(On the Floating World of) the FX Beauties is a multifaceted website and publication project edited by Christine Bjerke. Dedicated to the Japanese female Forex trading collective, the FX Beauties, the work investigates digital and decentralized platforms, gendered environments and spaces within quiet networks. A book version is forthcoming from Studio Atlant.
Adjustments Agency contributed the essay Wifi Metonymy, which explores the architecture of wireless internet signals. Able to penetrate skin but not concrete, Wi-Fi constitutes a global, mutable architecture of laws, technologies, and trademarks that transcends the borders of nation-states and changes nearly every aspect of daily life.
Read it here.
Published in conjunction with documenta 14, the Daybook emphasizes the 163 calendar days of the exhibition in Athens and Kassel in 2017 — a first-time extension of the usual 100-day documenta project — and the personal and subjective nature of the spectator’s relationship to them. Each documenta 14 artist is granted a day in the Daybook, which includes a newly commissioned text as well as images selected by the artist specifically for the publication. The texts are authored by a wide variety of writers—critics, curators, poets, novelists, and historians—and are close readings of the artists’ practices in an array of literary forms: criticism, letters, poems, and parables. The Daybook is accompanied by two map booklets, for Athens and Kassel respectively, that are available in the exhibition and can be inserted into the Daybook’s dust jacket, thereby completing the book.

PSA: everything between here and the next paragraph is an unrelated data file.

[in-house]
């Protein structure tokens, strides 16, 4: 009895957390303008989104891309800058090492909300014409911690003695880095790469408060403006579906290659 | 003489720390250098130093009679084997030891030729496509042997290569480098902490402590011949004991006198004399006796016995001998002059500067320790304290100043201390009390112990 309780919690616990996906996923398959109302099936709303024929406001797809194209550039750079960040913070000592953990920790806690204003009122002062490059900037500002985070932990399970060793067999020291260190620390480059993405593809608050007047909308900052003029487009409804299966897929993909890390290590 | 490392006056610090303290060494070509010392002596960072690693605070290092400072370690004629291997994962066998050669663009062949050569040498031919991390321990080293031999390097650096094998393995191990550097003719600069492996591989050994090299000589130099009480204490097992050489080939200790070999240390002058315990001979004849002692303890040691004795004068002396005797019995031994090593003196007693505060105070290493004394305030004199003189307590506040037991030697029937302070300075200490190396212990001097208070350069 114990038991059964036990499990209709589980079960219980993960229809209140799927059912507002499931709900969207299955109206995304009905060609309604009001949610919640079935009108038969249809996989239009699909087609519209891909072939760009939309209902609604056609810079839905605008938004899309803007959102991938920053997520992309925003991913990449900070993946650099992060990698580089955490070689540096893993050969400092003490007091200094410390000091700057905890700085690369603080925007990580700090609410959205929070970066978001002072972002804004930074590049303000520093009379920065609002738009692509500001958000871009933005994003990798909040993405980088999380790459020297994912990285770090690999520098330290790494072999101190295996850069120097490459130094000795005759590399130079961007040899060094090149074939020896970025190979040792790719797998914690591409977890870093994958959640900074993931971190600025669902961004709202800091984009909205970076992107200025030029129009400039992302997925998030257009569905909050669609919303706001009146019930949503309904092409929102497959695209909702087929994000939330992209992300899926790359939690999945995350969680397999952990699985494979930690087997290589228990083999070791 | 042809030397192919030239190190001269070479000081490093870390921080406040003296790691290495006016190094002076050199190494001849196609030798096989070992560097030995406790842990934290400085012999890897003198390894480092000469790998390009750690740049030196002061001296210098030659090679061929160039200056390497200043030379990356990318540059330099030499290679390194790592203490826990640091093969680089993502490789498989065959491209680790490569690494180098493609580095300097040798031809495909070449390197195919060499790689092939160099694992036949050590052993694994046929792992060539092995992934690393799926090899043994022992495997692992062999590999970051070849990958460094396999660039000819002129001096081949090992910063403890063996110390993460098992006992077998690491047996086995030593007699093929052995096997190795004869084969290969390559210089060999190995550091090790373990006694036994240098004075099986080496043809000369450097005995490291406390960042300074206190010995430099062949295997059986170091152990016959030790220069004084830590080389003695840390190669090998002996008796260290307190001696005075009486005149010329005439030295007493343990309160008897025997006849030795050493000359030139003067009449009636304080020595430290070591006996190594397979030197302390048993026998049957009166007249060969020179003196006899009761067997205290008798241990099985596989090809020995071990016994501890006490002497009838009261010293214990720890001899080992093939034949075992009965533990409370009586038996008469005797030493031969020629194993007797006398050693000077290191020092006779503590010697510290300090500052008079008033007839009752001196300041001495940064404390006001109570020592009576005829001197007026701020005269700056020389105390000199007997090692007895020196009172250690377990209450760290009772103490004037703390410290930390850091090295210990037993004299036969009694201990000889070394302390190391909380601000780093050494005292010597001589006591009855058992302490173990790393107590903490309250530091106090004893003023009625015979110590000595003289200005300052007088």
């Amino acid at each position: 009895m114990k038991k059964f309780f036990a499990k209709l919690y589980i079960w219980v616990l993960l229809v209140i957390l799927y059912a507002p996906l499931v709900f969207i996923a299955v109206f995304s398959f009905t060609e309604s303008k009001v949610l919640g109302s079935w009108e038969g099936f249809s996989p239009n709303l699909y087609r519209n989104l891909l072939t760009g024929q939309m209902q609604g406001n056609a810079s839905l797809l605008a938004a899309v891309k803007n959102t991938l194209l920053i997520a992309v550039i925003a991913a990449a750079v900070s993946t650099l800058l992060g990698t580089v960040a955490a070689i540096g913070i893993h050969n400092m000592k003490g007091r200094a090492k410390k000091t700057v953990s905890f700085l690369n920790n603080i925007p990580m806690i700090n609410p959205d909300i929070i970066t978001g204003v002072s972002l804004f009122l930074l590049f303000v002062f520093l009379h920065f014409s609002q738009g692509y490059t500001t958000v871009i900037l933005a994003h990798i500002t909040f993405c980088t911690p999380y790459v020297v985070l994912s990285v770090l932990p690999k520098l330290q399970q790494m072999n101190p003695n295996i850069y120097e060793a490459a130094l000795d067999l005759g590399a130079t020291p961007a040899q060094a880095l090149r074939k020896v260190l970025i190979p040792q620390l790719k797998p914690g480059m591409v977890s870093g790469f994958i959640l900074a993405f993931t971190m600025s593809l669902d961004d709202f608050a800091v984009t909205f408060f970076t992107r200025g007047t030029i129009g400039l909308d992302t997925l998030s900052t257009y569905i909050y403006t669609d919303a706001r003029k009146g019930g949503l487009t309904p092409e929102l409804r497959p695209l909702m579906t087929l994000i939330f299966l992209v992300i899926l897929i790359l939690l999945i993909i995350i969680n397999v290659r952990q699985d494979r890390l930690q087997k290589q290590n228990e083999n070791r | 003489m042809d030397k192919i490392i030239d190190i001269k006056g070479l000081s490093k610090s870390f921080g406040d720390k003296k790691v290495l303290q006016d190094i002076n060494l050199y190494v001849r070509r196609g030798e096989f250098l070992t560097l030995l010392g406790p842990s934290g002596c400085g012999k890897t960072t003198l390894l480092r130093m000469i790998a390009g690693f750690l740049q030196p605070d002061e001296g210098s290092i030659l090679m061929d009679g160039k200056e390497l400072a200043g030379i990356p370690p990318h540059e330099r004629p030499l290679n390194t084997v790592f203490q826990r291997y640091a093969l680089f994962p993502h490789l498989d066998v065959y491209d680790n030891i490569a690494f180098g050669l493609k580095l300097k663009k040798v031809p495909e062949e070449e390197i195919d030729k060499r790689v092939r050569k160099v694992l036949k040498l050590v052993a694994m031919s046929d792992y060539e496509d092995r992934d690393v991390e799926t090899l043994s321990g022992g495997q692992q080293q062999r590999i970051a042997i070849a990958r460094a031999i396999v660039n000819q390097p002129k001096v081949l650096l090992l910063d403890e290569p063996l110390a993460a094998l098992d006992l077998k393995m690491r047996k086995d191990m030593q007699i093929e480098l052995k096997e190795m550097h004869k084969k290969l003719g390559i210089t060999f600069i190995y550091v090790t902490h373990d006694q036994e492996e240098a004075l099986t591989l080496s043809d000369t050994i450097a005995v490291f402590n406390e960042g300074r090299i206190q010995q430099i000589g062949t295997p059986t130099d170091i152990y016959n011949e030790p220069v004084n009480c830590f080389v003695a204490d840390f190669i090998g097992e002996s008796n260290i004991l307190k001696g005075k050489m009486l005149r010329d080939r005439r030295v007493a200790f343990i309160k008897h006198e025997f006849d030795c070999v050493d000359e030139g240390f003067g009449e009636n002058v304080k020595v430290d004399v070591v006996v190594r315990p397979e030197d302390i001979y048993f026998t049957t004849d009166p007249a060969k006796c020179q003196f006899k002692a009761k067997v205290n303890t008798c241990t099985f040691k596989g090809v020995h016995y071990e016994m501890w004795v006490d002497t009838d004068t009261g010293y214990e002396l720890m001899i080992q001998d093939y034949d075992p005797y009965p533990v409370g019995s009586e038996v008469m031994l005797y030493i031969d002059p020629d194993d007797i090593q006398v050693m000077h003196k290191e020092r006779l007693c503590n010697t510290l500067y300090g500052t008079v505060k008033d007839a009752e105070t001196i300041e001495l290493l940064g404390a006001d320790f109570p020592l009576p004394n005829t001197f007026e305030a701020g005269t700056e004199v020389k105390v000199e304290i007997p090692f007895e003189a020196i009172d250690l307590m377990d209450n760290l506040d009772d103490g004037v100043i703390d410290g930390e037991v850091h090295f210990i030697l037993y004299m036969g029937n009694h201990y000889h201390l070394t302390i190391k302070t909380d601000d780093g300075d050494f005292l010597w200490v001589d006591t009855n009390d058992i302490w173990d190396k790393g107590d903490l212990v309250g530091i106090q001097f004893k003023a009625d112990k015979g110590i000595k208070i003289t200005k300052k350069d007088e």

I was invited to write a short text on the architect-cum-artist Andreas Angelidakis.
Read it here.
Produced by Interboro Partners, The Arsenal of Exclusion / Inclusion examines the policies, practices, and physical artifacts that have been used by planners, policy makers, developers, real estate brokers, community activists, and other urban actors in the United States to restrict or aid access to the spaces of our cities and suburbs. The Arsenal of Exclusion / Inclusion inventories these weapons of exclusion and inclusion, describes how they have been used, assesses their legacy, and speculates on how they might be used (or retired) for the sake of more open cities in which more people feel welcome in more places.